24 May 2013. Arizona United States District Court Judge G. Murray Snow issued a 142-page ruling (attached) denouncing the anti-illegal-immigration practices of Maricopa County Sheriff Joe Arpaio. The federal government (ICE) gave the Maricopa County Sheriff Office (MCSO) the authority under the Immigration and Nationality Act, 8 U.S.C. § 1357(g) to enforce federal immigration law. The Sheriff took the job way too seriously. He rounded up Mexicans, often in lengthy traffic stops, jailed the illegal immigrants even though they had committed no crime, reported the jailings to ICE, then kept the Mexicans locked up till ICE told him what to do with them. ICE removed his authority for that stunt, but he kept on doing it.
Arpaio claimed he did it because Arizona law prohibits human smuggling, and that gave Arpaio the power to stop Mexican-looking people in traffic or public parking and demand their documents. The judge pointed out that illegal aliens don’t commit a federal crime by merely existing in the USA without authorization (illegally), so Arpaio had no reason to lock them up. So the class of all people so stopped and detained had the right to sue. In the lawsuit they asked the court to answer these questions:
- whether, and to what extent, the Fourth Amendment permits the MCSO to question, investigate, and/or detain Latino occupants of motor vehicles it suspects of being in the country without authorization when it has no basis to bring state charges against such persons;
- whether the MCSO uses race as a factor, and, if so, to what extent it is permissible under the Fourth Amendment to use race as a factor in forming either reasonable suspicion or probable cause to detain a person for being present without authorization;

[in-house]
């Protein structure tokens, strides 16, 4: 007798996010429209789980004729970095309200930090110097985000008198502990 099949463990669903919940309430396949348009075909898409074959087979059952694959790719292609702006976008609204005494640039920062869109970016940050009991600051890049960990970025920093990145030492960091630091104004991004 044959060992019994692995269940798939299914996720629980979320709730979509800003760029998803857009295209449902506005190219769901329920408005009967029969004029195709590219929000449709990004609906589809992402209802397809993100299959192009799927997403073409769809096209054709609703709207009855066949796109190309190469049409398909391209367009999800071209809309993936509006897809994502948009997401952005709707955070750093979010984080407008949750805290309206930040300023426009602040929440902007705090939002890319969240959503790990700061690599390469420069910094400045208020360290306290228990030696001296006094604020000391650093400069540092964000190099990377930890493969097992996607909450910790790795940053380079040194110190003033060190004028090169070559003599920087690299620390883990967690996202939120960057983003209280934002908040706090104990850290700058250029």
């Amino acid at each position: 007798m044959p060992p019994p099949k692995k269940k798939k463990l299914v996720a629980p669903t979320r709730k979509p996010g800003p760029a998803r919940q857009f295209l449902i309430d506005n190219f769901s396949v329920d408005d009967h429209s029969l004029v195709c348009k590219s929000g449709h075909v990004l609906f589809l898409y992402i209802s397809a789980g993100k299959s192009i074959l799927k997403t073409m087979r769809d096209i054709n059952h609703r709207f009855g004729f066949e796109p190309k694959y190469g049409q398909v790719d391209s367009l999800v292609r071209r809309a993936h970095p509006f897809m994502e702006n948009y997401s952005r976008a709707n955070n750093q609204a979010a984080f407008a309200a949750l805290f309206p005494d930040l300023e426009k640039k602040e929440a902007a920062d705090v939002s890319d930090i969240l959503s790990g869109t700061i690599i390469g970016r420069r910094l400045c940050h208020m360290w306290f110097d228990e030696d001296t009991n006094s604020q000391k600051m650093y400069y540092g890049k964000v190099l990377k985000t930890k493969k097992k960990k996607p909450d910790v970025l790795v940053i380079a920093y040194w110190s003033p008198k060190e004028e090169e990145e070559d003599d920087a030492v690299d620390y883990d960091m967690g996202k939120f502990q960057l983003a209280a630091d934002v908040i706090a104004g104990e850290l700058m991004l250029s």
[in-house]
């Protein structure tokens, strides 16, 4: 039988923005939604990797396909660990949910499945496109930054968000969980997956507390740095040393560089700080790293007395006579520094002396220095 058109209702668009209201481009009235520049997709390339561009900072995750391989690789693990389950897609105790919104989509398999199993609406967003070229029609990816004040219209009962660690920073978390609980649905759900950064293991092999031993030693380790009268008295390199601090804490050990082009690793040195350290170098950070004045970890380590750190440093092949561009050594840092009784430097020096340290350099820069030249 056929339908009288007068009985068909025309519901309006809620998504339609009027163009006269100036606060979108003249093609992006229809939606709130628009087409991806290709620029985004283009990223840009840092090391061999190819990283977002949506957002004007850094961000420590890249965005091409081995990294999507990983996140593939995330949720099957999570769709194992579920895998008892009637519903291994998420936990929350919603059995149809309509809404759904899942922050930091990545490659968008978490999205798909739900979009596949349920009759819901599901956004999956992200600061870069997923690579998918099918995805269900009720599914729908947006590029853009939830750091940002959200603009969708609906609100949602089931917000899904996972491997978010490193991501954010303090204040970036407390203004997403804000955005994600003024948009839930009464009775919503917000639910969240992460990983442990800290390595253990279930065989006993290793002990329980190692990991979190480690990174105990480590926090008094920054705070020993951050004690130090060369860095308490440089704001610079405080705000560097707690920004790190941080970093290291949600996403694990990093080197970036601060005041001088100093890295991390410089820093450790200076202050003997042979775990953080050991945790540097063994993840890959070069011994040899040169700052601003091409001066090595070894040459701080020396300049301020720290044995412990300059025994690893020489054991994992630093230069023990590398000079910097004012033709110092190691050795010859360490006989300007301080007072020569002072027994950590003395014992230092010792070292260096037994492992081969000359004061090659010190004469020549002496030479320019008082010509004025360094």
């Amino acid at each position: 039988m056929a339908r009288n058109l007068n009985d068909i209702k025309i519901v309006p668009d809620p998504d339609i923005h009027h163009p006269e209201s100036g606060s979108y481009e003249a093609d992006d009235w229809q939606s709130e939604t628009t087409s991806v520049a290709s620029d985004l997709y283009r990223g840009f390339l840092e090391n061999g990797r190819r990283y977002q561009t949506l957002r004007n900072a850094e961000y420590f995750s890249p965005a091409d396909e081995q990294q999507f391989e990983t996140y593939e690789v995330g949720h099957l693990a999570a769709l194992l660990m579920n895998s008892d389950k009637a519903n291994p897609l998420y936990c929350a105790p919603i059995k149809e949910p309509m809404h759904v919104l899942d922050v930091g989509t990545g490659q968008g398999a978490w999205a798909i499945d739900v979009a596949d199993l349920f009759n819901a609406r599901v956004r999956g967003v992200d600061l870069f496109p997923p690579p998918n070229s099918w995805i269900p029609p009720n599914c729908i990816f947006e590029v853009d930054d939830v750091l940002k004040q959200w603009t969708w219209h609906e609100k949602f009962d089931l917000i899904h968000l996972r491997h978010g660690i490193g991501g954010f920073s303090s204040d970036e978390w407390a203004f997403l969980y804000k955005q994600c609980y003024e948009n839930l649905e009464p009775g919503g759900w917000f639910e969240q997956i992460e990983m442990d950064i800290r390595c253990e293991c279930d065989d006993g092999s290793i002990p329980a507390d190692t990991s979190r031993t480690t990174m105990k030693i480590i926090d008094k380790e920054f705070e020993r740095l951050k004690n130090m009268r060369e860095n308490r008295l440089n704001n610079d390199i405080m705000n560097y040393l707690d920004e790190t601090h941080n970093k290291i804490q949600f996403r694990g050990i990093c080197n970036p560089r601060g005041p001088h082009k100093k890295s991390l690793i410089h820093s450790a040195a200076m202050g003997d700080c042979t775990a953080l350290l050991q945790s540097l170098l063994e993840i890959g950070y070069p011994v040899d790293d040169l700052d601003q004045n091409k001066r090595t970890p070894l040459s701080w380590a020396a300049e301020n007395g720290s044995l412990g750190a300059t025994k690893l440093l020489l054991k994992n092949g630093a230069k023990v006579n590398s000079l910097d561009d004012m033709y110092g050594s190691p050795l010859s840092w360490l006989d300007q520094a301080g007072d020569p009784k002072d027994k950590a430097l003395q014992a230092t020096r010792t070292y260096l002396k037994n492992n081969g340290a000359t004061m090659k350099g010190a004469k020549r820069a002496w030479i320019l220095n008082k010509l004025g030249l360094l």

- whether the MCSO uses race as a factor, and if so, to what extent it is permissible under the equal protection clause of the Fourteenth Amendment to use race as a factor in making law enforcement decisions that affect Latino occupants of motor vehicles in Maricopa County;
- whether the MCSO prolongs traffic stops to investigate the status of vehicle occupants beyond the time permitted by the Fourth Amendment; and
- whether being in this country without authorization provides sufficient reasonable suspicion or probable cause under the Fourth Amendment that a person is violating or conspiring to violate Arizona law related to immigration status.
The court found that Arpaio’s minions intentionally targeted Mexicans and exceeded lawful authority in detaining them. Starting at page 107, the court enjoined them to stop targeting Mexicans and stop enforcing federal immigration law. It reiterated a prior 9th Circuit ruling that law enforcers may NOT detain persons on the mere suspicion they are in the country without authorization (illegal entry is a crime, but illegal presence is not). Questions:
- What do YOU think of this ruling and the associated law?
- If someone exists IN the USA without authorization, does that not mean the person entered illegally – can you imagine anyone unwillingly entering the USA?
- What law could fairly and dramatically reduce the number of illegal aliens in the land?